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INDIA AT ICC 2019: Team selection has been faulty

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Centurion: Indian skipper Virat Kohli in action during the 2nd ODI match between India and South Africa at Supersport Park Cricket Ground in Centurion, South Africa on Feb 4, 2018. (Photo: BCCI/IANS) (Credit Mandatory) by .
Centurion: Indian skipper Virat Kohli in action during the 2nd ODI match between India and South Africa at Supersport Park Cricket Ground in Centurion, South Africa. (Photo: BCCI/IANS) (Credit Mandatory)

“Where’s the turn to justify two spinners? Where’s the bounce to justify two wrist spinners.”… India’s team selection has been faulty ….writes veteran journalist Ashis Ray

Centurion: Indian skipper Virat Kohli in action during the 2nd ODI match between India and South Africa at Supersport Park Cricket Ground in Centurion, South Africa on Feb 4, 2018. (Photo: BCCI/IANS) (Credit Mandatory) by .
Centurion: Indian skipper Virat Kohli in action during the 2nd ODI match between India and South Africa at Supersport Park Cricket Ground in Centurion, South Africa. (Photo: BCCI/IANS) (Credit Mandatory)

The Indian team selection has been faulty, and if not corrected, it could cost the Men in Blue the World Cup. This was voiced by veteran London-based cricket broadcaster and writer Ashis Ray, who has covered the game in England for 42 years as well as every World Cup since 1979.

Ray, who has recently penned a history of the tournament from an Indian perspective, ‘Cricket World Cup: The Indian Challenge’, said: “In the first half of an English summer, India ought to have opted for three quick bowlers — Jasprit Bumrah, Bhuvneshwar Kumar and Mohammed Shami — and not two spinners. The success of Shami (13 wickets in three matches) and the economy rate of Bumrah have proved that this should have been the policy from the very first match.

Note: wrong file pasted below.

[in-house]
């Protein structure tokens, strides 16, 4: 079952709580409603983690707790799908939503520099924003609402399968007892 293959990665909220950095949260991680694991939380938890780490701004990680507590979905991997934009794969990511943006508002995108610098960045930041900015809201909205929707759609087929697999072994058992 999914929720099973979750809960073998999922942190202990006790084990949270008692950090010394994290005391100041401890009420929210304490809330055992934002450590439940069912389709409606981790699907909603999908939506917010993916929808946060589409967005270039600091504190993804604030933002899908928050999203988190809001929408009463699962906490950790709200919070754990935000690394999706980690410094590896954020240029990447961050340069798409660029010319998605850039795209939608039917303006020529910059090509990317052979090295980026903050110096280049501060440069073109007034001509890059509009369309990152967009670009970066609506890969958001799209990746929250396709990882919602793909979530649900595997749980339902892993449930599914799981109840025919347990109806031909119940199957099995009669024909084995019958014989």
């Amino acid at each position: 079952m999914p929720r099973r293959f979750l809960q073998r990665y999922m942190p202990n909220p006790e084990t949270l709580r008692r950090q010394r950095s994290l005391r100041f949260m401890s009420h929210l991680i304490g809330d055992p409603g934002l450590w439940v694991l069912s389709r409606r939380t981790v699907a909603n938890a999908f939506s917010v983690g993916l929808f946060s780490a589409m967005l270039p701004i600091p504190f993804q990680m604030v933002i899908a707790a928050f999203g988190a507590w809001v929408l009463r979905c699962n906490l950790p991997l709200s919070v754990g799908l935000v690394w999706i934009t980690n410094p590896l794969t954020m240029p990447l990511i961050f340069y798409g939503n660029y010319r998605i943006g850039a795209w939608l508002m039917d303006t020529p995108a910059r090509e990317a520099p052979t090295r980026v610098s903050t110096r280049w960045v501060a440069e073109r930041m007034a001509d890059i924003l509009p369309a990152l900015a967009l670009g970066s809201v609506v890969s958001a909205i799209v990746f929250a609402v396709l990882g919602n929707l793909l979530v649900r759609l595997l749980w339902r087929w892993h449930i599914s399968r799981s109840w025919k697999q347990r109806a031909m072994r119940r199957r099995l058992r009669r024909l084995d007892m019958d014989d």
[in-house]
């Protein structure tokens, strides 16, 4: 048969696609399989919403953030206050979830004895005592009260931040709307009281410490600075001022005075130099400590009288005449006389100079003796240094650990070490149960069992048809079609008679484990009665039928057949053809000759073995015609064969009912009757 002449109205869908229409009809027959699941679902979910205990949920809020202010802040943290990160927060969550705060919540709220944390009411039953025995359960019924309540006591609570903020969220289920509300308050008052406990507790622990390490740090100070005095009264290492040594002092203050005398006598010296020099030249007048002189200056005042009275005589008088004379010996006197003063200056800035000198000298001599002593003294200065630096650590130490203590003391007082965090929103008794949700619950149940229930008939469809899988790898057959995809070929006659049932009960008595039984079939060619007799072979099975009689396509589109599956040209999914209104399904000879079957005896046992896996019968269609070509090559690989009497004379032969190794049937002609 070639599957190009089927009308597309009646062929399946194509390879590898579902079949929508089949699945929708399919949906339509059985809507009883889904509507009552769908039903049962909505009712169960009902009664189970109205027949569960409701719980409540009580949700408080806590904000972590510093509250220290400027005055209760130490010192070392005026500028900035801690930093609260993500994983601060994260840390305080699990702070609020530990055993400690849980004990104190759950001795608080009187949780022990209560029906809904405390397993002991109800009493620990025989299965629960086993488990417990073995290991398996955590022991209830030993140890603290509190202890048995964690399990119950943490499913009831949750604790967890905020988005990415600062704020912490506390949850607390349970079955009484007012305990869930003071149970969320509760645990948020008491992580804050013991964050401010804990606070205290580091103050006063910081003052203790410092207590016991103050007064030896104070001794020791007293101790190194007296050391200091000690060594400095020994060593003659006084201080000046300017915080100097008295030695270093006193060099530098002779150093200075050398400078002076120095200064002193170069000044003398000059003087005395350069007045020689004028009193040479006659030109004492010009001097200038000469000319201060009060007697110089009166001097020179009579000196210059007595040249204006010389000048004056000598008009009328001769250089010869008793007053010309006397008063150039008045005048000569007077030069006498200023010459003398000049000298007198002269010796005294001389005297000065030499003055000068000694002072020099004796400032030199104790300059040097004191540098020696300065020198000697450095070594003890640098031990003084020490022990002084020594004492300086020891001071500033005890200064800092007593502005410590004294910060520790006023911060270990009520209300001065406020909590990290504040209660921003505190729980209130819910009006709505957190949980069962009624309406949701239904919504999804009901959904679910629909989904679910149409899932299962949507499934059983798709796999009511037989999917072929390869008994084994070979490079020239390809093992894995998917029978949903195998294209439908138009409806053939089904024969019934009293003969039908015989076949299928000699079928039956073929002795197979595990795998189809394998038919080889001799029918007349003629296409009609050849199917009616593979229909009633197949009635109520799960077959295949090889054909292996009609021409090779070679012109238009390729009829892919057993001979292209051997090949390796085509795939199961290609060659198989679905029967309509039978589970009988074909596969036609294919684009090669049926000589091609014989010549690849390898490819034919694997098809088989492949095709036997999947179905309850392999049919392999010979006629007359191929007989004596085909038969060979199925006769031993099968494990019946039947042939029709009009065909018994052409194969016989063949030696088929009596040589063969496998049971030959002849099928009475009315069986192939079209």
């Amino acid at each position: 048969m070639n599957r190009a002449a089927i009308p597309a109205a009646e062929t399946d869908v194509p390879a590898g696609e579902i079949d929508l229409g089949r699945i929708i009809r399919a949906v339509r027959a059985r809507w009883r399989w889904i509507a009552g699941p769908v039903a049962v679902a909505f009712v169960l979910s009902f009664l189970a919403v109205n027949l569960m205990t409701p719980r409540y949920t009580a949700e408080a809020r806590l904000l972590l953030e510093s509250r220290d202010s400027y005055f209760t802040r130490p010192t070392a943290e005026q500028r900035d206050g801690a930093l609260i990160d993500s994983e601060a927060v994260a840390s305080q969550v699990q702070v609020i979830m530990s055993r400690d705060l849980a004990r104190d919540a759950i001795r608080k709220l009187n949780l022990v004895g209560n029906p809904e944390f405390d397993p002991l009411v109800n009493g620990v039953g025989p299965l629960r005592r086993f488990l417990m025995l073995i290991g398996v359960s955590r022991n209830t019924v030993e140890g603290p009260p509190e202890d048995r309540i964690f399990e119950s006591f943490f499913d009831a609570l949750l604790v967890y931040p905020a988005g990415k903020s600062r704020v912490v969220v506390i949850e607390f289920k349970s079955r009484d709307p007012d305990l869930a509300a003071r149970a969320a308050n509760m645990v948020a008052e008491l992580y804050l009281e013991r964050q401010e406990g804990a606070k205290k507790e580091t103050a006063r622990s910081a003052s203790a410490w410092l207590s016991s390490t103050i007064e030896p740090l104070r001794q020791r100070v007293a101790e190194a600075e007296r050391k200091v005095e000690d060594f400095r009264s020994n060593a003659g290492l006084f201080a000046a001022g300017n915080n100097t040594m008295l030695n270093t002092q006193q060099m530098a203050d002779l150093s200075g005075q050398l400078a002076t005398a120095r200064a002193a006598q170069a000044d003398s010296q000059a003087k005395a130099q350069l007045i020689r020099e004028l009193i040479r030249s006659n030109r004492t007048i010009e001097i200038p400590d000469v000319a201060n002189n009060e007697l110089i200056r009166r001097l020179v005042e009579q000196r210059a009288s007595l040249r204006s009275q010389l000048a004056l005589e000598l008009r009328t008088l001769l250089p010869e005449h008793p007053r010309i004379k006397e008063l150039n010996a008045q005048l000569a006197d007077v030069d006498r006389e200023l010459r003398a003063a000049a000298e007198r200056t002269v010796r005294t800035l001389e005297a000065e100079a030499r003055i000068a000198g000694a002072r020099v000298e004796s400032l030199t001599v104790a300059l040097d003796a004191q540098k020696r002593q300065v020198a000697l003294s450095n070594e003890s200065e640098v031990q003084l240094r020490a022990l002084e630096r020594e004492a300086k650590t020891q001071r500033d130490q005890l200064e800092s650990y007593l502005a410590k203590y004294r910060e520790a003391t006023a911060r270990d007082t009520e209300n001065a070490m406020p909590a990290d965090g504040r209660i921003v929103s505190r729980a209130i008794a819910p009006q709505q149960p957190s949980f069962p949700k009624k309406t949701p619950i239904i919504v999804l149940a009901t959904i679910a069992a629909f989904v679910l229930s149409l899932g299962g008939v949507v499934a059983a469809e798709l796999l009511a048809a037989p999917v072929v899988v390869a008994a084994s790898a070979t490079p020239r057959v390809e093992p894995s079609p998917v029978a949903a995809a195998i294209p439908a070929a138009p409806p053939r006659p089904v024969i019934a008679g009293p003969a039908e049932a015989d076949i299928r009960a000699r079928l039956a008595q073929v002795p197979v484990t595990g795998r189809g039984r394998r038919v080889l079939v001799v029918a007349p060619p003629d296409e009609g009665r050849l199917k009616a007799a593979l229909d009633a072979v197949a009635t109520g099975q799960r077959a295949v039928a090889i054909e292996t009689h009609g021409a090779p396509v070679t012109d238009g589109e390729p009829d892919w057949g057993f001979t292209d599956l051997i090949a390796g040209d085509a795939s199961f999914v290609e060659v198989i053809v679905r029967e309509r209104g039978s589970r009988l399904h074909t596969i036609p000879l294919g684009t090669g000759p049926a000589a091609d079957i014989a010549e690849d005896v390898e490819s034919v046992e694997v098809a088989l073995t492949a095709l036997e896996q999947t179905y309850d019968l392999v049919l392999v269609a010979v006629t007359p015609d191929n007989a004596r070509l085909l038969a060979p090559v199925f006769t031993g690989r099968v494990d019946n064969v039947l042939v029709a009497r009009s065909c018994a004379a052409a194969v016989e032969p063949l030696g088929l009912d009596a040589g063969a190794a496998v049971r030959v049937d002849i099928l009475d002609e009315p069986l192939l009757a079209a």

He asked: “Where’s the turn to justify two spinners? Where’s the bounce to justify two wrist spinners.”

Ray added: “India seem to have been influenced by ICC players’ ranking and have not adopted a policy of horses for courses. Kuldeep Yadav has been over-exposed in recent years. He doesn’t pose a mystery any longer. Besides, he’s hardly bowled a googly in the current competition.”

Ray further pointed out: “Yadav has conceded 279 runs for five wickets in six outings, which is a disappointing return. If there’s an extended dry spell, then two spinners should come in to the reckoning. In that case, one of them should be Ravindra Jadeja or a finger spinner, who generally gets the ball to grip in England.”

He criticised the composition of the Indian playing eleven for the England game on Sunday by saying: “Edgbaston rarely assists spinners. Pacemen dominated both the previous matches in this World Cup. Yet India persisted with two spinners, also ignoring the short straight boundaries. Little wonder Yadav and Yuzvendra Chahal were slaughtered for 160 runs in their 20 overs. This is where India lost the match.”

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Ray has also been critical of the confusion over the number four spot in the Indian batting order. “You shouldn’t be experimenting in the middle of a World Cup. Hardik Pandya was a success against South Africa and Australia and India should have persevered with him. Given extra time, he can play a longer innings and do greater damage.”

In a preview of the World Cup in his book, Ray wrote: “But why the safety valve of an experienced Ajinkya Rahane was not retained after February 2018 is quite baffling.”